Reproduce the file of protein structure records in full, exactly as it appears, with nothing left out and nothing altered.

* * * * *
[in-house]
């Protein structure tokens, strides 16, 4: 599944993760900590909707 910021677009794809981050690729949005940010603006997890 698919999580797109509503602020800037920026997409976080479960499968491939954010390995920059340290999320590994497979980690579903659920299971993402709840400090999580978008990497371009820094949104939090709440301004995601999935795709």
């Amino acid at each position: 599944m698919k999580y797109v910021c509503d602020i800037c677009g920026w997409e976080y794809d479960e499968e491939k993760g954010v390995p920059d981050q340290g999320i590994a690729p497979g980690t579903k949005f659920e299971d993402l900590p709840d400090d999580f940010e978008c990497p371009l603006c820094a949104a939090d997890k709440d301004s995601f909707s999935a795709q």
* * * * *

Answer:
[in-house]
């Protein structure tokens, strides 16, 4: 599944993760900590909707 910021677009794809981050690729949005940010603006997890 698919999580797109509503602020800037920026997409976080479960499968491939954010390995920059340290999320590994497979980690579903659920299971993402709840400090999580978008990497371009820094949104939090709440301004995601999935795709």
């Amino acid at each position: 599944m698919k999580y797109v910021c509503d602020i800037c677009g920026w997409e976080y794809d479960e499968e491939k993760g954010v390995p920059d981050q340290g999320i590994a690729p497979g980690t579903k949005f659920e299971d993402l900590p709840d400090d999580f940010e978008c990497p371009l603006c820094a949104a939090d997890k709440d301004s995601f909707s999935a795709q």